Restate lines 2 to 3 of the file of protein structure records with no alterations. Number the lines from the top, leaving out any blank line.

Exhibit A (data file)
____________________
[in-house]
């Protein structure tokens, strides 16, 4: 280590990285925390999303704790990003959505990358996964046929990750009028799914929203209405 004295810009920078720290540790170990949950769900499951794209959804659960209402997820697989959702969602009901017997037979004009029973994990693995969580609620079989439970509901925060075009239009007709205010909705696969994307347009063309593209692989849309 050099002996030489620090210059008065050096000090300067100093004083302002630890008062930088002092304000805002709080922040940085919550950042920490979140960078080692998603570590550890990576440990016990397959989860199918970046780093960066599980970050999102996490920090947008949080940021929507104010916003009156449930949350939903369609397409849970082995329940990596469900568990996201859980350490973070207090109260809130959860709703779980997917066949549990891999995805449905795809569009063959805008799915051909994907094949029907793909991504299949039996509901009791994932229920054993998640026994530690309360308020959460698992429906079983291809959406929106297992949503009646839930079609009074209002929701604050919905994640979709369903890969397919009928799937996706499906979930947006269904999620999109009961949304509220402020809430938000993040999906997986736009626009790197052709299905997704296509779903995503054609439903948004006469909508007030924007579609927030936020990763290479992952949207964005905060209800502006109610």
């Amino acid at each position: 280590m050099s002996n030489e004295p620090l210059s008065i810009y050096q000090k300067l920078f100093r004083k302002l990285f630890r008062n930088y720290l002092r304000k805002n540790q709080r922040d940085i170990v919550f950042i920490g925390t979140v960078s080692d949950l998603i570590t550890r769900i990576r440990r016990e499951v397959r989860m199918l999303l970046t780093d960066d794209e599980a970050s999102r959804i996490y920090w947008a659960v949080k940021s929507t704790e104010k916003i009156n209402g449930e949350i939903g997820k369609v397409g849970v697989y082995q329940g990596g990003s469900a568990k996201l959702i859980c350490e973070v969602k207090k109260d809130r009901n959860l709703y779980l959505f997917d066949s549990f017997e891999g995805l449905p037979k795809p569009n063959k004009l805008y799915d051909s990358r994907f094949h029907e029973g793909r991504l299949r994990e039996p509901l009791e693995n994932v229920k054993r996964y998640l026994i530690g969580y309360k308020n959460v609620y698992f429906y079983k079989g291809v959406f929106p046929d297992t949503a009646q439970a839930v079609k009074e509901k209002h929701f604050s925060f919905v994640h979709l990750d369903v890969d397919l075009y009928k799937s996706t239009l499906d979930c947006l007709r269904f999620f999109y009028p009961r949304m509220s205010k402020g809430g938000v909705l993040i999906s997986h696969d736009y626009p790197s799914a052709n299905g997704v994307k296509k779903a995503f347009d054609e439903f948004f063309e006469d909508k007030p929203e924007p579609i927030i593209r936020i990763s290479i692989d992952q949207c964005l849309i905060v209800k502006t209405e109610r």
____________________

């Protein structure tokens, strides 16, 4: 280590990285925390999303704790990003959505990358996964046929990750009028799914929203209405 004295810009920078720290540790170990949950769900499951794209959804659960209402997820697989959702969602009901017997037979004009029973994990693995969580609620079989439970509901925060075009239009007709205010909705696969994307347009063309593209692989849309 050099002996030489620090210059008065050096000090300067100093004083302002630890008062930088002092304000805002709080922040940085919550950042920490979140960078080692998603570590550890990576440990016990397959989860199918970046780093960066599980970050999102996490920090947008949080940021929507104010916003009156449930949350939903369609397409849970082995329940990596469900568990996201859980350490973070207090109260809130959860709703779980997917066949549990891999995805449905795809569009063959805008799915051909994907094949029907793909991504299949039996509901009791994932229920054993998640026994530690309360308020959460698992429906079983291809959406929106297992949503009646839930079609009074209002929701604050919905994640979709369903890969397919009928799937996706499906979930947006269904999620999109009961949304509220402020809430938000993040999906997986736009626009790197052709299905997704296509779903995503054609439903948004006469909508007030924007579609927030936020990763290479992952949207964005905060209800502006109610």
């Amino acid at each position: 280590m050099s002996n030489e004295p620090l210059s008065i810009y050096q000090k300067l920078f100093r004083k302002l990285f630890r008062n930088y720290l002092r304000k805002n540790q709080r922040d940085i170990v919550f950042i920490g925390t979140v960078s080692d949950l998603i570590t550890r769900i990576r440990r016990e499951v397959r989860m199918l999303l970046t780093d960066d794209e599980a970050s999102r959804i996490y920090w947008a659960v949080k940021s929507t704790e104010k916003i009156n209402g449930e949350i939903g997820k369609v397409g849970v697989y082995q329940g990596g990003s469900a568990k996201l959702i859980c350490e973070v969602k207090k109260d809130r009901n959860l709703y779980l959505f997917d066949s549990f017997e891999g995805l449905p037979k795809p569009n063959k004009l805008y799915d051909s990358r994907f094949h029907e029973g793909r991504l299949r994990e039996p509901l009791e693995n994932v229920k054993r996964y998640l026994i530690g969580y309360k308020n959460v609620y698992f429906y079983k079989g291809v959406f929106p046929d297992t949503a009646q439970a839930v079609k009074e509901k209002h929701f604050s925060f919905v994640h979709l990750d369903v890969d397919l075009y009928k799937s996706t239009l499906d979930c947006l007709r269904f999620f999109y009028p009961r949304m509220s205010k402020g809430g938000v909705l993040i999906s997986h696969d736009y626009p790197s799914a052709n299905g997704v994307k296509k779903a995503f347009d054609e439903f948004f063309e006469d909508k007030p929203e924007p579609i927030i593209r936020i990763s290479i692989d992952q949207c964005l849309i905060v209800k502006t209405e109610r």